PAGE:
MARGOLIS: The addition of a few thousand more US marines, and even the retention of Canadian troops, or adding a couple of more thousand NATO troops is not going to make a difference in this war. One has to look at the facts and say that if 160,000 very brutal Red Army troops backed by a “Afghan national communist army” of about another 200,000 could not suppress the Pashtun tribes, it’s unlikely that a NATO force of only 50,000 with a few mercenaries thrown in is going to be able to do so. If the Taliban today had shoulder-fired anti-aircraft weapons such as the US gave to the Mujahideen, the continued US-western-Canadian role in Afghanistan would become untenable, because the only way western forces can operate there is through massive applications of air power and bombing, and this is due to their small numbers. But nevertheless the western forces are not numerous enough, nor well led enough, to be able to impose a military solution that would lead to the desired political solution, which remains completely elusive.

JAY: Is there really a military solution in Afghanistan?

MARGOLIS: No, there isn’t. The West is not going to win this war. In fact, when I was in India in the spring, I was advised at the very highest level that the prime minister’s office in India had concluded after a lot of study that the western powers, NATO, would be defeated in Afghanistan and would eventually pull out. Pakistanis share a similar view. There is no military victory in a guerrilla war like this. And the only solution is to bring the Pashtun tribes of southern Afghanistan and Taliban and its allies into the political process. Right now they have been largely excluded. The government, the US-imposed government is made up of Tajik and Uzbeks, ethnic minorities, and it’s up to its turbans in drug dealing, controlling 90 percent of the world’s heroin trade. This is an unacceptable situation. It can’t continue. And until there’s political inclusion in Afghanistan, there will be no peace or stability. [inaudible] deals with ugly regimes around the world. I can assure you that places like Syria, Egypt, Morocco, Uzbekistan, Tajikistan are certainly uglier regimes even than Taliban in many ways, yet we’re perfectly happy to deal with them. The point is that we have painted ourselves into this corner. We’ve got to get out of it. Ottawa’s done the same thing too, and it needs to broaden its horizons.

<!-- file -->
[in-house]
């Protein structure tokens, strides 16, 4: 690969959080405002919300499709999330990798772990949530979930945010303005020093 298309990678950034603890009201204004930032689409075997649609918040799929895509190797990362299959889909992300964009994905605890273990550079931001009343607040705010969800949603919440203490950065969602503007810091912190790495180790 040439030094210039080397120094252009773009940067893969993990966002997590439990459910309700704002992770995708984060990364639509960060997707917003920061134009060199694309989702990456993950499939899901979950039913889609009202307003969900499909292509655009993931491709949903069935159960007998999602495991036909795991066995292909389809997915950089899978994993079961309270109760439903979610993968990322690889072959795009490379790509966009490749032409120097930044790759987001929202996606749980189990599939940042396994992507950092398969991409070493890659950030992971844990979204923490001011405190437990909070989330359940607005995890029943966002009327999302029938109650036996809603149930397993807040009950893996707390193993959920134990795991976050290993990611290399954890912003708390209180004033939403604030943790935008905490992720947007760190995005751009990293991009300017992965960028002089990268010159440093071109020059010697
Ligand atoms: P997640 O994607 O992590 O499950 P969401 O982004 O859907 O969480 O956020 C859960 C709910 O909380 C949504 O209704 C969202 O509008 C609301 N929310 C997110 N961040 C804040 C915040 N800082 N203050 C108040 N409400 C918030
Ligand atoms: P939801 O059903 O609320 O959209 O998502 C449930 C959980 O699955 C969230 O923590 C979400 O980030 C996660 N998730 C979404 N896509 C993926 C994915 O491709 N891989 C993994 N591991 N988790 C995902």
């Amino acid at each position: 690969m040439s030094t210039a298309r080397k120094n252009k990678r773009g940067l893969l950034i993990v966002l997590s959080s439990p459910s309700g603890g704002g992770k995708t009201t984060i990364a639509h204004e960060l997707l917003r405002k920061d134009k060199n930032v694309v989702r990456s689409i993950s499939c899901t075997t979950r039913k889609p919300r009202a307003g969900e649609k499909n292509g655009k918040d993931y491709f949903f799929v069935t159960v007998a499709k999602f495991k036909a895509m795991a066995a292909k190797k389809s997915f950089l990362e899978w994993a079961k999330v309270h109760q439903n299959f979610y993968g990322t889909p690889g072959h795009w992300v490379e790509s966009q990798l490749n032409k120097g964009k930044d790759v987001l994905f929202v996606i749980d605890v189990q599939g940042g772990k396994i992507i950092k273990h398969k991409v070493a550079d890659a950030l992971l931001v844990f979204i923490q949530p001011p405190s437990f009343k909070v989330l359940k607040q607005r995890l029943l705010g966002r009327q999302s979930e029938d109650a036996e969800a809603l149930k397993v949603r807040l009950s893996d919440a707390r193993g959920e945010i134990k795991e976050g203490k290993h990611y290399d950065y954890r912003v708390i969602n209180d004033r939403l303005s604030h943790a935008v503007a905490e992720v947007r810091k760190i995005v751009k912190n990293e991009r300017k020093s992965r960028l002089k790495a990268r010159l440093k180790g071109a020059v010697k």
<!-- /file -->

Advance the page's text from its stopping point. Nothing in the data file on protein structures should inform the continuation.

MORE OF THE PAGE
JAY: Given the phobia of looking weak in the United States, one does not expect any of these presidential candidates to be able to even discuss the possibility of a negotiation with the Taliban, particularly Mullah Omar. So what we’re likely to see is in fact some kind of buildup, some kind of a continued surge strategy in Afghanistan.

MARGOLIS: Yes, definitely, particularly as the US gets nowhere in Iraq. Even though the government has convinced Americans that things are going swimmingly in Iraq, they’re not. There will be a tendency to go to and fight in Afghanistan, certainly some pressure from the military. But you’re right. Any calls for negotiations will be met with a barrage of calls saying, “You’re being soft on Muslims, you’re being soft on Islamic terrorism,” which is the modern equivalent of being soft on the Commies from the 1950s and ’60s. And it’s just not possible in an election year, certainly not possible for Barack Obama. For him it would be the kiss of death.

JAY: Is it a possibility that a McCain could do such a thing?

MARGOLIS: More possible than an Obama. But Senator McCain, who I respect a lot, has shown a very extreme right-wing, very hard-line view on foreign policy that may even be further hard-line, further to the right than President Bush’s.

JAY: And Hillary?

MARGOLIS: Hillary is oozing in so many different directions it’s very hard to tell what her position is. But she might in fact be able to craft some kind of under-the-table talks with Taliban and be able to live through the experience.


Please note that TRNN transcripts are typed from a recording of the program; The Real News Network cannot guarantee their complete accuracy.

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Eric Margolis is an internationally syndicated columnist and renowned book author. He’s a veteran Korea-watcher who specializes in north Asian military/strategic affairs. He’s been all over the DMZ and produced his documentary there last year featuring a segment from Panmunjom on the DMZ. Two special areas of focus:  1. What would a war actually look like if one erupted?  2. The geopolitics of the region – the Koreas, Japan, China, Russia, the US.  Eric was a regular columnist for Japan's Mainichi Shimbun and is a long-time member of the International Institute for Strategic Studies in London.